[0040] FIG. 11A is a view similar to FIG. 10A after a metal film has been deposited according to one embodiment;

[0041] FIG. 11B illustrates a top view of the electronic device structure depicted in FIG. 11A;

[0042] FIG. 11C illustrates a perspective view of the electronic device structure depicted in FIG.11A;

[0043] FIG. 12A is a view similar to FIG. 11A after pillars are grown according to one embodiment;

[0044] FIG. 12B illustrates a top view of the electronic device structure depicted in FIG. 12A;

[0045] FIG. 12C illustrates a perspective view of the electronic device structure depicted in FIG.12A;

[0046] FIG. 13A is a view similar to FIG. 12A after an insulating layer has been deposited according to one embodiment;

[0047] FIG. 13B illustrates a top view of the electronic device structure depicted in FIG. 13A;

[0048] FIG. 13C illustrates a perspective view of the electronic device structure depicted in FIG.13A;

[0049] FIG. 14A is a view similar to FIG. 13A after hard mask has been deposited according to one embodiment;

[0050] FIG. 14B illustrates a top view of the electronic device structure depicted in FIG. 14A;

[0051] FIG. 14C illustrates a perspective view of the electronic device structure depicted in FIG.14A;

[0052] FIG. 15A is a view similar to FIG.14A after the substrate has been etched according to one embodiment;

[0053] FIG. 15B illustrates a top view of the electronic device structure depicted in FIG. 15A;

[0054] FIG. 15C illustrates a perspective view of the electronic device structure depicted in FIG.15A;

[0055] FIG. 16A is a view similar to FIG. 15A after bridging via has been filled according to one embodiment;

[0056] FIG. 16B illustrates a top view of the electronic device structure depicted in FIG. 16A;

[0057] FIG. 16C illustrates a perspective view of the electronic device structure depicted in FIG.16A;

[0058] FIG. 17A is a view similar to FIG. 16A after the hard mask has been removed according to one embodiment;

[0059] FIG. 17B illustrates a top view of the electronic device structure depicted in FIG. 17A;

[0060] FIG. 17C illustrates a perspective view of the electronic device structure depicted in FIG.17A;

[0061] FIG. 18A is a view similar to FIG. 17A after conductive lines have been connected according to one embodiment;

[0062] FIG. 18B illustrates a top view of the electronic device structure depicted in FIG. 18A; and

[0063] FIG. 18C illustrates a perspective view of the electronic device structure depicted in FIG.18A;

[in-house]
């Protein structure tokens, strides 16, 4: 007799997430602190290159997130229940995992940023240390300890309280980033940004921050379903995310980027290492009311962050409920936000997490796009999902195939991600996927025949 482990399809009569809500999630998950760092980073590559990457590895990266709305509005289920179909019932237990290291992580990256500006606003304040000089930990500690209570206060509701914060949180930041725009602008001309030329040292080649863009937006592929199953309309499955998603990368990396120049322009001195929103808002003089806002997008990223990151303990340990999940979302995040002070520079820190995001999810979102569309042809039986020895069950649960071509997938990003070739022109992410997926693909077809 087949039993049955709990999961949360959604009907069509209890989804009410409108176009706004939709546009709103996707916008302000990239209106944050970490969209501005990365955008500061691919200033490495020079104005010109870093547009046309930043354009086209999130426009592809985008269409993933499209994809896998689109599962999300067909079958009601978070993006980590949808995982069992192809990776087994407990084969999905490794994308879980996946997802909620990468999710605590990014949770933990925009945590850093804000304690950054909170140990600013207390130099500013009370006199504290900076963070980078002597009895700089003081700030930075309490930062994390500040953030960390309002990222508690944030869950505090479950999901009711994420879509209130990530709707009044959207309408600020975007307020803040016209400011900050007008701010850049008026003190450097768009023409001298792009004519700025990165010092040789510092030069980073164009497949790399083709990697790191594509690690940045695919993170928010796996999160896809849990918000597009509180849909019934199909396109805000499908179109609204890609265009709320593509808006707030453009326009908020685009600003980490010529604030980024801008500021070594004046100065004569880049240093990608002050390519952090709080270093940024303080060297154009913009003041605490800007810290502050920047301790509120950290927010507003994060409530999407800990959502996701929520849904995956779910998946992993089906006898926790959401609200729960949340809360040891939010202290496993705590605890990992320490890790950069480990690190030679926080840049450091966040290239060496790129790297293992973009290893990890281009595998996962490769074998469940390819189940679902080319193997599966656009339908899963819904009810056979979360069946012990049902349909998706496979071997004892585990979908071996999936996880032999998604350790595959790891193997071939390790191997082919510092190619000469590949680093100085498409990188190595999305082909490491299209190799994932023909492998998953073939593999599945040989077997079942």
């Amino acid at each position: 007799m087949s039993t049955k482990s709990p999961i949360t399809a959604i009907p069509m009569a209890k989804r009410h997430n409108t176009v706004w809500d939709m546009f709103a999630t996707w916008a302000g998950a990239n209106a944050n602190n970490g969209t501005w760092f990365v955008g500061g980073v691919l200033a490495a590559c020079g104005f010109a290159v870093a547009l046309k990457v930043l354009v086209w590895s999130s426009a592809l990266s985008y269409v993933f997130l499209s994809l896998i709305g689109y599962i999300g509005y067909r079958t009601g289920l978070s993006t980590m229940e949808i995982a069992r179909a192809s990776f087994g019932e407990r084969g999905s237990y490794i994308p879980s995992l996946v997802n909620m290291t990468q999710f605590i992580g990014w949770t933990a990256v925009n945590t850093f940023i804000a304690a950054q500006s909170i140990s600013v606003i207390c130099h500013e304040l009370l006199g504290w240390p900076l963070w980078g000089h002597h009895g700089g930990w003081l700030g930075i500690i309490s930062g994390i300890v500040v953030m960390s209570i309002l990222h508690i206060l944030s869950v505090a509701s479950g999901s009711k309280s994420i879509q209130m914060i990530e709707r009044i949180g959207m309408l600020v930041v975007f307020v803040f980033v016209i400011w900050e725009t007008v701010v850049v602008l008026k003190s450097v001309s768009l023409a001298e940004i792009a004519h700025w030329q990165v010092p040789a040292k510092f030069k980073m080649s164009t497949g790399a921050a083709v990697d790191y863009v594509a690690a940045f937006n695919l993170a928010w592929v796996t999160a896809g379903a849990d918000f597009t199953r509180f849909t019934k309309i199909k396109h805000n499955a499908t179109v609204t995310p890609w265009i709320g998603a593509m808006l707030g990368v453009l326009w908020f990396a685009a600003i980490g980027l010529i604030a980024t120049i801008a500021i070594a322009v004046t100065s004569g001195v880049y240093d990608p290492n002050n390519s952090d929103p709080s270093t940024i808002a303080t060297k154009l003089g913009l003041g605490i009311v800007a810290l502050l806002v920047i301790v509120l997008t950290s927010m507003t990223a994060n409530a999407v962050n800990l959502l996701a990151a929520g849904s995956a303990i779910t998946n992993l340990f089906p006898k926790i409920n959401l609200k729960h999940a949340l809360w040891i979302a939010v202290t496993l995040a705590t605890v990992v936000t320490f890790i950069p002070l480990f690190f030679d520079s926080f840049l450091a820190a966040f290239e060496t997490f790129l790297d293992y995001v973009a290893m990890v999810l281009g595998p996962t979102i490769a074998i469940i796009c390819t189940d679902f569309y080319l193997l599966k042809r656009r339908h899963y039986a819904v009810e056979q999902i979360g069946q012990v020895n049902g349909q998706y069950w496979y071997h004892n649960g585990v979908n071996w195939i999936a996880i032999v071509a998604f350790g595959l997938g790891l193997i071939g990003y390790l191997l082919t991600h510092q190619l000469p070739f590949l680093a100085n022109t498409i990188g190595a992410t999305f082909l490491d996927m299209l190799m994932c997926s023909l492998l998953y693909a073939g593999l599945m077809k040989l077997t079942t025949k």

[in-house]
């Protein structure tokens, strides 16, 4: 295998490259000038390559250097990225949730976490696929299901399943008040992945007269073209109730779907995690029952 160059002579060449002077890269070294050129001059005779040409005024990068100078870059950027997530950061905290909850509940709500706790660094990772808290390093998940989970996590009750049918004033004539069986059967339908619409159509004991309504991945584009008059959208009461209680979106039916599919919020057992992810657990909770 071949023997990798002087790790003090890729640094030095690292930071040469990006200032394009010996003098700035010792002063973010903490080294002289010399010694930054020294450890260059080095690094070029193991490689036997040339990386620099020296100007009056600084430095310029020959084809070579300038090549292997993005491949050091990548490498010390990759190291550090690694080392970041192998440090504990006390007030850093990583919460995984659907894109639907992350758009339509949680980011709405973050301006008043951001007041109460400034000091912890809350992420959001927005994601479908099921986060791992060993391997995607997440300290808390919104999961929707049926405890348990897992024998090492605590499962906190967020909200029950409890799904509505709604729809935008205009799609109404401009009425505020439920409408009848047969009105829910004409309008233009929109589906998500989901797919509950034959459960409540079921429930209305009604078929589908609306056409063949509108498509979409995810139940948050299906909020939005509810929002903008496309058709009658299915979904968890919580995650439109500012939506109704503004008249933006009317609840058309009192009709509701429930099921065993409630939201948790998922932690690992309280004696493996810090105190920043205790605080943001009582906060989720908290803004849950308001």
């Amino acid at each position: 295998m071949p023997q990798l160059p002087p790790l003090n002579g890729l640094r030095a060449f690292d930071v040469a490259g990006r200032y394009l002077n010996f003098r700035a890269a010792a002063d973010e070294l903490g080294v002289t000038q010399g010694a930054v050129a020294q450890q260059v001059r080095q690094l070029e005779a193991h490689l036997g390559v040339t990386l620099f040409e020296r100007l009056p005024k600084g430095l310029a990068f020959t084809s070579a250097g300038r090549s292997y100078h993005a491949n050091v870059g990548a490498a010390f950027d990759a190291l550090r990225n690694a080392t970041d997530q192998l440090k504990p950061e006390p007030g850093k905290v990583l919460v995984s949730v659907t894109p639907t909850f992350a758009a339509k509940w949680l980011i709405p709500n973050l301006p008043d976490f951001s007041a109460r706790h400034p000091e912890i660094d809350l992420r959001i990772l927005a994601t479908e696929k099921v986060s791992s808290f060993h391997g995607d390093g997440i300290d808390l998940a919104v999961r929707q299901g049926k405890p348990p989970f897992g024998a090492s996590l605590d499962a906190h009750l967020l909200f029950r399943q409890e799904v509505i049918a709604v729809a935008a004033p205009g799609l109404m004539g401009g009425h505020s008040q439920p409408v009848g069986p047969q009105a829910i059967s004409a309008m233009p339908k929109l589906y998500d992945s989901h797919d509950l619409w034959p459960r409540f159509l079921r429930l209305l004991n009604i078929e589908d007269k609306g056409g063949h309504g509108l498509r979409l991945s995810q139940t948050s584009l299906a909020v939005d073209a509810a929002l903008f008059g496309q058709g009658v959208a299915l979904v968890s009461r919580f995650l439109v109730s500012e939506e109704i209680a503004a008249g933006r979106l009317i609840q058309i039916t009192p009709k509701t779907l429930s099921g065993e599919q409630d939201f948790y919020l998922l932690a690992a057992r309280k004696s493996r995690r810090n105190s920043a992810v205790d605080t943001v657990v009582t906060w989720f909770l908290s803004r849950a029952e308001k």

DETAILED DESCRIPTION

[0064] Before describing several exemplary embodiments of the disclosure, it is to be understood that the disclosure is not limited to the details of construction or process steps set forth in the following description. The disclosure is capable of other embodiments and of being practiced or being carried out in various ways.

[0065] A "substrate" as used herein, refers to any substrate or material surface formed on a substrate upon which film processing is performed during a fabrication process. For example, a substrate surface on which processing can be performed include materials such as silicon, silicon oxide, strained silicon, silicon on insulator (SOI), carbon doped silicon oxides, amorphous silicon, doped silicon, germanium, gallium arsenide, glass, sapphire, and any other materials such as metals, metal nitrides, metal alloys, and other conductive materials, depending on the application. Substrates include, without limitation, semiconductor wafers. Substrates may be exposed to a pretreatment process to polish, etch, reduce, oxidize,

hydroxylate, anneal and/or bake the substrate surface. In addition to film processing directly on the surface of the substrate itself, in the present disclosure, any of the film processing steps disclosed may also be performed on an under-layer formed on the substrate as disclosed in more detail below, and the term "substrate surface" is intended to include such under-layer as the context indicates. Thus for example, where a film/layer or partial film/layer has been deposited onto a substrate surface, the exposed surface of the newly deposited film/layer becomes the substrate surface.